Re: Writing Corrective Actions for customers?

Subject: Re: Writing Corrective Actions for customers?
From: Peter Neilson <neilson -at- windstream -dot- net>
To: techwr-l List <techwr-l -at- lists -dot- techwr-l -dot- com>
Date: Sun, 20 Apr 2008 06:00:46 -0400

It appears that the job has fallen upon the tech writer because of a
perception that she is a secretary. Back in the days when there were
secretaries, the boss would ask the secretary to write the letter, and
the boss would review and sign it. Apparently the TW is the only person
around who vaguely resembles a secretary: she knows how to type, makes
fewer than the usual number of grammatical errors, and has some idea of
how to put together a letter. Oh, and she is female.

The TW should do the job *exactly* the way a secretary would...

1. The letter the customer receives should come from the top manager,
should be printed out on company stationery, and be personally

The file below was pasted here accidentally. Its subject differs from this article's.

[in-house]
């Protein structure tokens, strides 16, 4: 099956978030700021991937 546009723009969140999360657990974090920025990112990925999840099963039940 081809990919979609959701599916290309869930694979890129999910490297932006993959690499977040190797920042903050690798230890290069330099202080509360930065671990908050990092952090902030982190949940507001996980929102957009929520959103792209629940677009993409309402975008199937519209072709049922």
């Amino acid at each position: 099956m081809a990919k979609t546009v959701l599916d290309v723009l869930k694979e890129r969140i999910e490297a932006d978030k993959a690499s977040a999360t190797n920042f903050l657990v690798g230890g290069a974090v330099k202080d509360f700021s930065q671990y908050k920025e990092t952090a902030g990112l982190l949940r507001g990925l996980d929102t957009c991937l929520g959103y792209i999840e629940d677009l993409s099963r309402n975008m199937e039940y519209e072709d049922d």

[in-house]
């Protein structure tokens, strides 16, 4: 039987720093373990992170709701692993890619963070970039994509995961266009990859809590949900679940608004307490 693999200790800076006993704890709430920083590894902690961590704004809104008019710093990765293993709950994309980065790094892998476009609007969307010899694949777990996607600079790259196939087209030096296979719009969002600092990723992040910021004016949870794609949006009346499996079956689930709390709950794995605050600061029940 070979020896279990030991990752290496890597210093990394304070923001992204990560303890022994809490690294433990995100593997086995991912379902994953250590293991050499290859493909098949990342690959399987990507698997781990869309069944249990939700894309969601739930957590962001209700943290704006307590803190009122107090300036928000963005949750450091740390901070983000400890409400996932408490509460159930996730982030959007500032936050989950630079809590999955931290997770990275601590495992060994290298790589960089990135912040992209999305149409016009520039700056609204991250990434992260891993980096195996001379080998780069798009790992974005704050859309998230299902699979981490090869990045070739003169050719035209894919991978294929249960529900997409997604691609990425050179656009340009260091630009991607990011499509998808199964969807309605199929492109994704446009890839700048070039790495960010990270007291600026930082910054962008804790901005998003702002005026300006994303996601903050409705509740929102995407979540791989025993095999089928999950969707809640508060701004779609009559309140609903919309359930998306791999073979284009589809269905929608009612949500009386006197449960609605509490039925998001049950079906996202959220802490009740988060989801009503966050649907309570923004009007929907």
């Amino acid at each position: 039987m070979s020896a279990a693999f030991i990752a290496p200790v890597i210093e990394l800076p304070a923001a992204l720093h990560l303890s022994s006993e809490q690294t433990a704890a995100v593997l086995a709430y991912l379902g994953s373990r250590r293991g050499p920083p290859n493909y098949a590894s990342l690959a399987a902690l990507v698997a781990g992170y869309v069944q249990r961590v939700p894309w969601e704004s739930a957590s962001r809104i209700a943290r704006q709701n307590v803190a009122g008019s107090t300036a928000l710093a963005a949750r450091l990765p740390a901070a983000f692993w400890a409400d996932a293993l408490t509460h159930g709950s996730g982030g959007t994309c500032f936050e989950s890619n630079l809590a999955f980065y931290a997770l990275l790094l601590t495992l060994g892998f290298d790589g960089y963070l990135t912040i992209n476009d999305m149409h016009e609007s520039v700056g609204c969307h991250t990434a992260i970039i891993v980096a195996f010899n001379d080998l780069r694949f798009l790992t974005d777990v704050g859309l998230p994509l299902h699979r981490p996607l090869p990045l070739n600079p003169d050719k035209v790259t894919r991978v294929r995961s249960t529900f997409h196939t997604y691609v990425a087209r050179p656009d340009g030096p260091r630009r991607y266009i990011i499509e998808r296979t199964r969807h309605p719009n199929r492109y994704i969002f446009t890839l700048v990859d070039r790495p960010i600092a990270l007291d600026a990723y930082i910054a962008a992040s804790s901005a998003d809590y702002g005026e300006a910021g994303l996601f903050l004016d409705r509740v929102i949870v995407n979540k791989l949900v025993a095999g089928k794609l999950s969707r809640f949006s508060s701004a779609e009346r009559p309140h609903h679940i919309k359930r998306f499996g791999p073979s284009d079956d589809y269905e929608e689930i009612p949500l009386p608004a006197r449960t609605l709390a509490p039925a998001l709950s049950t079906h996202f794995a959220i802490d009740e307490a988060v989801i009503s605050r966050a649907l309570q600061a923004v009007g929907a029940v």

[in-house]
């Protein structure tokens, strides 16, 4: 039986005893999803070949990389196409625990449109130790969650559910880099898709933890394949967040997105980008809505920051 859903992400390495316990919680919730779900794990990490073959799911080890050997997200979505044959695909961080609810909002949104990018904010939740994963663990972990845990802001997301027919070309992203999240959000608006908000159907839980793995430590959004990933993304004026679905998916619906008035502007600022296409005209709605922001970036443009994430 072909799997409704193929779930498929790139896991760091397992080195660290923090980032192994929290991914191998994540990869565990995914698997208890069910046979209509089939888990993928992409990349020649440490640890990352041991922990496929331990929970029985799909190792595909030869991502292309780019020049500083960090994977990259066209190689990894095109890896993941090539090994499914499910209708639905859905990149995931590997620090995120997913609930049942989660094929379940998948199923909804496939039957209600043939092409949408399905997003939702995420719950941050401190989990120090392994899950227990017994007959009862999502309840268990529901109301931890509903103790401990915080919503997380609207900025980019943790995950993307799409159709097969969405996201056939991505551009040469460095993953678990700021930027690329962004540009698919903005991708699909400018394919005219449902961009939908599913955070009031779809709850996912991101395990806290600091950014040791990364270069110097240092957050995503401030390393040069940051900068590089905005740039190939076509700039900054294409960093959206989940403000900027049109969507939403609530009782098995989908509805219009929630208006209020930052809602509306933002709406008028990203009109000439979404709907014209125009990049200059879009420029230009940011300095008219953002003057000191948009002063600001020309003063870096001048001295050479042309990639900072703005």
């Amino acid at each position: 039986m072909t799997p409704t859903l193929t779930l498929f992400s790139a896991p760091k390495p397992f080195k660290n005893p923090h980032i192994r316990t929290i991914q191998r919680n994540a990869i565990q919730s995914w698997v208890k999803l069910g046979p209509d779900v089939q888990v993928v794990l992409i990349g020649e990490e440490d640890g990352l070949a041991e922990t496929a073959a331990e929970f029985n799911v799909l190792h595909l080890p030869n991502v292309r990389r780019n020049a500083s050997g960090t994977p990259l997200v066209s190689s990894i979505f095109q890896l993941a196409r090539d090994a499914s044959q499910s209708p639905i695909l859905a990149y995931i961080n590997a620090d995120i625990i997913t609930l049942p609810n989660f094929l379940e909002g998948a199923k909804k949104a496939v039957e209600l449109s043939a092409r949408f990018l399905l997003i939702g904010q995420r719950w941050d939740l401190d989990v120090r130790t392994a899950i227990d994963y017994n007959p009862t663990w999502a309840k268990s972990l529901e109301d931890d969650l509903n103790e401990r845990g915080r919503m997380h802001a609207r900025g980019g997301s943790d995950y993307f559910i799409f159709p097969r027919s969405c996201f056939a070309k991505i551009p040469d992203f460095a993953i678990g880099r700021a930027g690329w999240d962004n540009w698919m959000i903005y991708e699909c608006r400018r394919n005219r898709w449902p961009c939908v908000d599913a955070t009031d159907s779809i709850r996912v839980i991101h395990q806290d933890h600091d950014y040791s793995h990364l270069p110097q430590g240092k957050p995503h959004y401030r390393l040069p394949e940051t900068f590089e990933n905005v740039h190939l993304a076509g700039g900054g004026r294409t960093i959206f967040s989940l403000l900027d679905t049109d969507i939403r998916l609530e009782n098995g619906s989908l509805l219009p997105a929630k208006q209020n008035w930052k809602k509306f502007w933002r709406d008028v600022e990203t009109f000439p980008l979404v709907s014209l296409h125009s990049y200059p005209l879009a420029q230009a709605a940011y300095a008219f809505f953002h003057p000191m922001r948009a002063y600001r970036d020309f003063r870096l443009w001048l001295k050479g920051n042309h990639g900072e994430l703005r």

signed--in ink, with a pen wielded by PHB's own grubby paw. It should
not be an e-mail.

2. The letter should show the customer why he should continue to do
business with the company in as friendly and helpful a manner as
possible. The customer, upon reading the letter, should feel that PHB
(the manager) is knowledgable, helpful, and his friend--perhaps his best
friend in the entire industry.

3. The TW's name should not appear anywhere on the letter. Instead, at
the bottom of the letter, on the left, should appear the mysterious
notation, "PHB:dsh". That's the boss's initials, followed by the

The TW may or may not wish to explain to PHB the distinction between a
TW and a secretary, f'rinstance how a TW normally commands at least two
or three times the hourly rate of a secretary.

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Re: Writing Corrective Actions for customers?: From: Keith Hood

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